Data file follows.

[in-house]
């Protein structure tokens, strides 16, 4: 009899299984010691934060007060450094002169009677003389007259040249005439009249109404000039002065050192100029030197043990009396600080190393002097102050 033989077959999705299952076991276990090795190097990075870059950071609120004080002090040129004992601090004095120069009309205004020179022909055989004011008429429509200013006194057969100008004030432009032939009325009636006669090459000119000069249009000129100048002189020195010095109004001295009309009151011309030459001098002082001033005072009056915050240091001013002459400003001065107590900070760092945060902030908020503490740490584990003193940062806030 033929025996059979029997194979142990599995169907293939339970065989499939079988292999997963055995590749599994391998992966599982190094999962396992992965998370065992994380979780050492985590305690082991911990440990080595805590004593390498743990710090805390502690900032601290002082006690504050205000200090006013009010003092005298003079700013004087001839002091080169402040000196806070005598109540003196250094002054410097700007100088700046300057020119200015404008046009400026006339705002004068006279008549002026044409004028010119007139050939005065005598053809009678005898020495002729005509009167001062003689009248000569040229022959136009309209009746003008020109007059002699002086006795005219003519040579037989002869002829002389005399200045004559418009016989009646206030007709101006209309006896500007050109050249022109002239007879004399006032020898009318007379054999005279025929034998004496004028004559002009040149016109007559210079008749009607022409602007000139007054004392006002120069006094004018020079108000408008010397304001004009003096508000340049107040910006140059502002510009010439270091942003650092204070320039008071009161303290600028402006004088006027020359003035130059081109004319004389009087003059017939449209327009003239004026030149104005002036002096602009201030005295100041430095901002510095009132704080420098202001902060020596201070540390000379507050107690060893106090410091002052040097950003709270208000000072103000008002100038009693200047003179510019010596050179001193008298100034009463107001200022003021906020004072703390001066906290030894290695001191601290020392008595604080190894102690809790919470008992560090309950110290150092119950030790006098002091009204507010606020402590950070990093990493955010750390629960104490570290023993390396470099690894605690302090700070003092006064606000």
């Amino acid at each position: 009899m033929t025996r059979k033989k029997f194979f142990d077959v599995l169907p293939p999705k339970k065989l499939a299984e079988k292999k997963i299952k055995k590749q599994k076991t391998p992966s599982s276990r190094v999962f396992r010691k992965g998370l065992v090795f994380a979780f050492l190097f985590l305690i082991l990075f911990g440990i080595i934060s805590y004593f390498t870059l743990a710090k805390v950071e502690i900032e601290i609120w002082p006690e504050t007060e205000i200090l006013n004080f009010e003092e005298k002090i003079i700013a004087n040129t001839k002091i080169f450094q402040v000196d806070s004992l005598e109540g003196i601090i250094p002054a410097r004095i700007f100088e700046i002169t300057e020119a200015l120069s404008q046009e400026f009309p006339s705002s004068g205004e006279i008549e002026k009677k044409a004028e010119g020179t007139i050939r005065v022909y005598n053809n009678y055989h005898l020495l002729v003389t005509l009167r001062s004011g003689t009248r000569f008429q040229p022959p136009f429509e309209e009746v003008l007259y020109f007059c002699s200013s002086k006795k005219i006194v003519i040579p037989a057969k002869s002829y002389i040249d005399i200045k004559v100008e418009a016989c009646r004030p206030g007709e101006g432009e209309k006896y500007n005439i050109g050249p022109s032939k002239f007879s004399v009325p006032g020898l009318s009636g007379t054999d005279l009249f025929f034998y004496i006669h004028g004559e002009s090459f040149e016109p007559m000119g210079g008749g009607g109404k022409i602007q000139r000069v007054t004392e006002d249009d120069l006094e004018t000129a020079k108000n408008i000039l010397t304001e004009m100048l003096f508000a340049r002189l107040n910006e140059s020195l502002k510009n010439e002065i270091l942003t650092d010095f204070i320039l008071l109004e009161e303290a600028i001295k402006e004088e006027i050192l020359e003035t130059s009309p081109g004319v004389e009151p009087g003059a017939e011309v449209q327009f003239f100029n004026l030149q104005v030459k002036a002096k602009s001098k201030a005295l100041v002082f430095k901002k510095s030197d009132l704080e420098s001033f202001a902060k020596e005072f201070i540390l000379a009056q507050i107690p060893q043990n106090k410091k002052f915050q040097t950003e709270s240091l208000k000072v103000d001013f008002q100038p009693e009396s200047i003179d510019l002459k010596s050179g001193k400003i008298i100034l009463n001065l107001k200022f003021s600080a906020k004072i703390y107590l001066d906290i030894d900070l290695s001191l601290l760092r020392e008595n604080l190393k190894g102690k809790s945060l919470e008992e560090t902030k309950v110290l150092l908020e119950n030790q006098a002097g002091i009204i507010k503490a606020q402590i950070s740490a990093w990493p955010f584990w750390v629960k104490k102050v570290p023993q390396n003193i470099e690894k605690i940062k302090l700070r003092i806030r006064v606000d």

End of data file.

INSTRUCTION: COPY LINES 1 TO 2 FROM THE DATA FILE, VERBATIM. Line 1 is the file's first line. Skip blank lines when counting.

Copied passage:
[in-house]
């Protein structure tokens, strides 16, 4: 009899299984010691934060007060450094002169009677003389007259040249005439009249109404000039002065050192100029030197043990009396600080190393002097102050 033989077959999705299952076991276990090795190097990075870059950071609120004080002090040129004992601090004095120069009309205004020179022909055989004011008429429509200013006194057969100008004030432009032939009325009636006669090459000119000069249009000129100048002189020195010095109004001295009309009151011309030459001098002082001033005072009056915050240091001013002459400003001065107590900070760092945060902030908020503490740490584990003193940062806030 033929025996059979029997194979142990599995169907293939339970065989499939079988292999997963055995590749599994391998992966599982190094999962396992992965998370065992994380979780050492985590305690082991911990440990080595805590004593390498743990710090805390502690900032601290002082006690504050205000200090006013009010003092005298003079700013004087001839002091080169402040000196806070005598109540003196250094002054410097700007100088700046300057020119200015404008046009400026006339705002004068006279008549002026044409004028010119007139050939005065005598053809009678005898020495002729005509009167001062003689009248000569040229022959136009309209009746003008020109007059002699002086006795005219003519040579037989002869002829002389005399200045004559418009016989009646206030007709101006209309006896500007050109050249022109002239007879004399006032020898009318007379054999005279025929034998004496004028004559002009040149016109007559210079008749009607022409602007000139007054004392006002120069006094004018020079108000408008010397304001004009003096508000340049107040910006140059502002510009010439270091942003650092204070320039008071009161303290600028402006004088006027020359003035130059081109004319004389009087003059017939449209327009003239004026030149104005002036002096602009201030005295100041430095901002510095009132704080420098202001902060020596201070540390000379507050107690060893106090410091002052040097950003709270208000000072103000008002100038009693200047003179510019010596050179001193008298100034009463107001200022003021906020004072703390001066906290030894290695001191601290020392008595604080190894102690809790919470008992560090309950110290150092119950030790006098002091009204507010606020402590950070990093990493955010750390629960104490570290023993390396470099690894605690302090700070003092006064606000």